Monday, July 11, 2011

This is the Face of Climate Change And, For Some, It's Death

There is no way around this sort of completely turning our backs on it.   Climate change is consuming lives and it's becoming voracious.   At the moment, Somalia is taking a beating from severe drought.

Civil society groups are rallying together to help the vulnerable as the drought ravaging Somalia spreads to hitherto unaffected areas, amid concerns that hunger-related deaths are dramatically increasing.

"We are knocking on every door to collect help; nothing is too small," Asha Sha'ur Ugas, a member of a civil society drought committee, told IRIN. "Many people have already died and many more will die if help does not arrive soon - and by soon I mean right now."

She said they were already getting reports of people who died on the way and "ones who died after they reached Mogadishu [the capital]", adding, "most of the deaths were children and very weak adults, such as the elderly, pregnant and lactating mothers". 

And it's not just the poorest of the poor who are struggling to cope with the many scourges of climate change.   A United Nations report warns that Egypt is losing land faster than any country in the world.  Egypt is mainly desert with but 3% of its territory being arable land, dependent on the Nile for irrigation.   The report finds that much of this precious sliver of land is now being lost to the impacts of land development and spreading desertification.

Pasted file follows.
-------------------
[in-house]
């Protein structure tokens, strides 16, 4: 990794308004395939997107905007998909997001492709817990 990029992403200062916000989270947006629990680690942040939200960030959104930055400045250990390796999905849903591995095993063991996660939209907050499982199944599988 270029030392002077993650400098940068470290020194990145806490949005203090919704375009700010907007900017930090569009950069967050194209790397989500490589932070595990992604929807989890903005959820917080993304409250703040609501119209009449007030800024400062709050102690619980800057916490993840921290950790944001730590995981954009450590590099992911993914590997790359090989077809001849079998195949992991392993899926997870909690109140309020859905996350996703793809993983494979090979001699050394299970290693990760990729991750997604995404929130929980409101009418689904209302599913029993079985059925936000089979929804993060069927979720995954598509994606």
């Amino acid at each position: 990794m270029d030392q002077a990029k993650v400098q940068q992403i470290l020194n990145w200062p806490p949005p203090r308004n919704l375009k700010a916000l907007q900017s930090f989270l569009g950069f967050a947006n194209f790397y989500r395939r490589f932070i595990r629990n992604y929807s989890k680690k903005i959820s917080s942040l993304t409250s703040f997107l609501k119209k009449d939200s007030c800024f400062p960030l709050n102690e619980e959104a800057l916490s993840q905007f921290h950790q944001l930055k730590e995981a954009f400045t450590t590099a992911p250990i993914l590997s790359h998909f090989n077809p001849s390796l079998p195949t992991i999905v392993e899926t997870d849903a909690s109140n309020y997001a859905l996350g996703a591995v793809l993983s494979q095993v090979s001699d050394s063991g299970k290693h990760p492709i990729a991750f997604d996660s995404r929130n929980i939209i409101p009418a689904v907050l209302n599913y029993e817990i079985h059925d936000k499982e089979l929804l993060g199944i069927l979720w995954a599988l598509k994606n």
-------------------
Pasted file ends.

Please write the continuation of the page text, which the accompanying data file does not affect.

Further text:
The Executive Secretariat of the United Nations Convention to Combat Desertification announced that Egypt ranked first in the rate of desertification, painting a bleak picture of fast-shrinking agricultural lands, deteriorating soil fertility and low productivity due to increased land abuse.
The UN report also said Egypt loses 3.5 acres per hour of fertile Delta agricultural land as a result of urban sprawl and construction, which is a record unprecedented in the global rate of deforestation.

Egypt's food security challenges are only just beginning.   Egyptian agriculture is heavily dependent on the Nile waters but now upstream countries are demanding a greater share of that water for hydro-electric projects and their own irrigation needs.   At the same time, declining Nile flows and rising sea levels are causing the spread of saltwater into what had been freshwater regions of the Nile delta.  Iraq is facing the same problem with Syria and Turkey diverting headwaters of the Tigris and Euphrates rivers, reducing the river flows and accelerating saltwater inundation from the Persian Gulf.

Forget the Americans.   Forget the Australians.   When are we, the Canadian people, going to face up to our responsibilities and accept that, on a personal scale, we're generating morally indefensible levels of carbon emissions that, collectively, are taking innocent lives?  There is no disconnect.   That other affluent and would-be affluent countries are doing the same affords us no excuse.

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